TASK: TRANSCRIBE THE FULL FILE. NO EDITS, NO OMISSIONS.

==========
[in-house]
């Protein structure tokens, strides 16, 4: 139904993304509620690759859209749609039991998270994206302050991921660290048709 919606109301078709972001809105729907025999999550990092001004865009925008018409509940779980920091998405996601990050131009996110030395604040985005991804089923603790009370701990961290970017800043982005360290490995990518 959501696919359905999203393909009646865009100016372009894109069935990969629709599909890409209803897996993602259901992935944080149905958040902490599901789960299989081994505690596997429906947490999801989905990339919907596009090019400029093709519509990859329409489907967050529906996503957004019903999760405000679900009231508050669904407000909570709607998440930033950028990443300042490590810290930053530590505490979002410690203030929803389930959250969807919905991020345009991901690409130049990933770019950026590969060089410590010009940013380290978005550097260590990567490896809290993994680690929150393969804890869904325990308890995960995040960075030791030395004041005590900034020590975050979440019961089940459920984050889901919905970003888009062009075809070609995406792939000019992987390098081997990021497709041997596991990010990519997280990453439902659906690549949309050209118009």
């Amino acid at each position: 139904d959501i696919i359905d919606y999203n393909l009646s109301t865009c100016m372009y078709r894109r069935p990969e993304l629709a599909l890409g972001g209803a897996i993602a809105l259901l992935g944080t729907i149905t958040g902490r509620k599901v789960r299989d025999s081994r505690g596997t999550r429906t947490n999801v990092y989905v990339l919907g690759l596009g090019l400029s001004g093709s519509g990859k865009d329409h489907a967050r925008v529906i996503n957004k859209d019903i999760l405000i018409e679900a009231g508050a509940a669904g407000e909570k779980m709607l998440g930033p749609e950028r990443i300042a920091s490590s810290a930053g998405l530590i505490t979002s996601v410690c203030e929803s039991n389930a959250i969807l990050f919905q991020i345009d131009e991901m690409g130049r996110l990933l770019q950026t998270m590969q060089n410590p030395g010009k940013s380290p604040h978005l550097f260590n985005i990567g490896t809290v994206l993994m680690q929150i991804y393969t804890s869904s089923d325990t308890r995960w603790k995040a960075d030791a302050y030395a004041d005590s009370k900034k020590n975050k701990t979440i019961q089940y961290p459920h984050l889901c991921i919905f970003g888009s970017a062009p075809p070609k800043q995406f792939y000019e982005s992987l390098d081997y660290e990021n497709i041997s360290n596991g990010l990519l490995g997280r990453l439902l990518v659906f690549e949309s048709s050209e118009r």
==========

[in-house]
């Protein structure tokens, strides 16, 4: 139904993304509620690759859209749609039991998270994206302050991921660290048709 919606109301078709972001809105729907025999999550990092001004865009925008018409509940779980920091998405996601990050131009996110030395604040985005991804089923603790009370701990961290970017800043982005360290490995990518 959501696919359905999203393909009646865009100016372009894109069935990969629709599909890409209803897996993602259901992935944080149905958040902490599901789960299989081994505690596997429906947490999801989905990339919907596009090019400029093709519509990859329409489907967050529906996503957004019903999760405000679900009231508050669904407000909570709607998440930033950028990443300042490590810290930053530590505490979002410690203030929803389930959250969807919905991020345009991901690409130049990933770019950026590969060089410590010009940013380290978005550097260590990567490896809290993994680690929150393969804890869904325990308890995960995040960075030791030395004041005590900034020590975050979440019961089940459920984050889901919905970003888009062009075809070609995406792939000019992987390098081997990021497709041997596991990010990519997280990453439902659906690549949309050209118009």
């Amino acid at each position: 139904d959501i696919i359905d919606y999203n393909l009646s109301t865009c100016m372009y078709r894109r069935p990969e993304l629709a599909l890409g972001g209803a897996i993602a809105l259901l992935g944080t729907i149905t958040g902490r509620k599901v789960r299989d025999s081994r505690g596997t999550r429906t947490n999801v990092y989905v990339l919907g690759l596009g090019l400029s001004g093709s519509g990859k865009d329409h489907a967050r925008v529906i996503n957004k859209d019903i999760l405000i018409e679900a009231g508050a509940a669904g407000e909570k779980m709607l998440g930033p749609e950028r990443i300042a920091s490590s810290a930053g998405l530590i505490t979002s996601v410690c203030e929803s039991n389930a959250i969807l990050f919905q991020i345009d131009e991901m690409g130049r996110l990933l770019q950026t998270m590969q060089n410590p030395g010009k940013s380290p604040h978005l550097f260590n985005i990567g490896t809290v994206l993994m680690q929150i991804y393969t804890s869904s089923d325990t308890r995960w603790k995040a960075d030791a302050y030395a004041d005590s009370k900034k020590n975050k701990t979440i019961q089940y961290p459920h984050l889901c991921i919905f970003g888009s970017a062009p075809p070609k800043q995406f792939y000019e982005s992987l390098d081997y660290e990021n497709i041997s360290n596991g990010l990519l490995g997280r990453l439902l990518v659906f690549e949309s048709s050209e118009r």